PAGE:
Paint like a pro

18 Apr

Painting is one of those home improvement projects that can give your room a fresh, new look. It can be done quickly, doesn’t cost much and you can do it yourself. 

It can also be frustrating and difficult, which is why there are so many professional painters out there. Here are 12 of their secrets. 

Prep your new roller covers

You can avoid leaving fuzz on your freshly painted walls by taking a couple of minutes to wash new roller covers before using them the first time. Use a little bit of dishwashing soap and water. And you don’t have to worry about letting them dry. 

Avoid flashing

If you have to patch areas of the wall with drywall compound, those areas will look dull compared to other parts of the wall because the material is porous and absorbs paint. Use a primer to seal the patch so the paint won’t sink in and look dull. 

Clean all surfaces

Use a painting degreaser to clean the grime off the wall before painting. Paint won’t stick to greasy or dirty areas that build up on your walls over time. This is especially necessary in kitchens and bathrooms. 


The time you spend in prep cuts down on mistakes. Use high quality painters tape. When you’re taping, make sure not to stretch the tape; it can leave areas where paint can seep in. As you’re taping, run a putty knife or piece of cardboard over the tape to press the tape down to stop any paint bleeds. 

Don’t tape windows

Don’t bother taping. It takes a lot of time. Paint ends up on the glass and you end up scraping them anyway. 

Pulling tape

Pro grade tape doesn’t leave a residue and can stay on the wall for a few days. Paint starts to dry immediately and how long it takes to completely dry depends on the type of paint, the climate and the time of year you’re painting. Wait 24 hours to pull the tape, but before you do, score the paint on the edge with a blade to avoid tearing off pieces of dry paint.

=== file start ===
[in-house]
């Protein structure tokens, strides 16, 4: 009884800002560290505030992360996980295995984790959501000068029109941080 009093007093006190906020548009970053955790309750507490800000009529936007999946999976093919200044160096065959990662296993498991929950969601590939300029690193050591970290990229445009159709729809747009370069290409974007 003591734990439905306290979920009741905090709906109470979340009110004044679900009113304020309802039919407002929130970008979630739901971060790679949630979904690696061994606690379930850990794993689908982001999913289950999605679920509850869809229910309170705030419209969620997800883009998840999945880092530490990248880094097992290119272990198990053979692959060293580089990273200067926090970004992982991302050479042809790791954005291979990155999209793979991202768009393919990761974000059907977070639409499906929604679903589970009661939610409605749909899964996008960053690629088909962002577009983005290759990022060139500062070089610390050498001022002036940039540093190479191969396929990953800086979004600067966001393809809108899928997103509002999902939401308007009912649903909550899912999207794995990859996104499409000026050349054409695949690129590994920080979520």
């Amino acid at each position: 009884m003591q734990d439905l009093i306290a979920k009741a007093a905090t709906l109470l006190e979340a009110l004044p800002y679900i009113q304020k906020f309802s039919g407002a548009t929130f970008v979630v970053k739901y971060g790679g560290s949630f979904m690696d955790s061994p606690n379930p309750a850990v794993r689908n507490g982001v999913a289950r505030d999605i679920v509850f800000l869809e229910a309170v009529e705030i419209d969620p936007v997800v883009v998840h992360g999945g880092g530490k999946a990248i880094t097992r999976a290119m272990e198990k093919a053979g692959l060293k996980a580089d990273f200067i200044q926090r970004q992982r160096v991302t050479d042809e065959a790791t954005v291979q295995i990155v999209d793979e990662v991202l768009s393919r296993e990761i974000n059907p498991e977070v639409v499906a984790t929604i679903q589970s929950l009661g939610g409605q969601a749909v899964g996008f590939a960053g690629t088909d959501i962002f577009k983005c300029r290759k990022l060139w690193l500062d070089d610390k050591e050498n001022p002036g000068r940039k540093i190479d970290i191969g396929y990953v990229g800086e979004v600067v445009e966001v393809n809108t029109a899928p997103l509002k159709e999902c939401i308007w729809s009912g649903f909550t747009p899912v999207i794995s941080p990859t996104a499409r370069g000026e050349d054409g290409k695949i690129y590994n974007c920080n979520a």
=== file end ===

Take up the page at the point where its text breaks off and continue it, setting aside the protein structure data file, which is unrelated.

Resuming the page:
Use cotton drop cloths

Plastic is slippery, even if you tape them down. Any paint you spill on plastic stays wet, which means it can get tracked to the other parts of the house. Although they’re made to prevent damage, large spills can seep through canvas, so clean up any spills with paper towels. 

Order counts

Paint the trim first, then the ceilings and walls. You don’t have to worry about taping the walls when you’re painting the trim. Same goes for the ceiling. Saves a ton of prep time. 

Cutting edges

Brush marks are likely to show in corners and areas next to trim. Brush on paint in those areas and immediately go over the area while the paint’s still wet. 

Finish a wall before starting another

Many DIYers will paint the corner first, then paint out to the walls. You’ll get better, more seamless results my cutting in one corner and rolling it out. 

Boxing your paint

This helps you achieve consistent color, which may vary from can to can, even though you bought the paint at the same store on the same day. Boxing the paint is mixing two cans together. Use a five gallon bucket to do this and paint from the bucket rather than the tray. 

Load the brush

Don’t scrape the brush after dipping it in the paint. Load up the first 1-1/2 inches of the brush, then tap it a couple of times to avoid drips.




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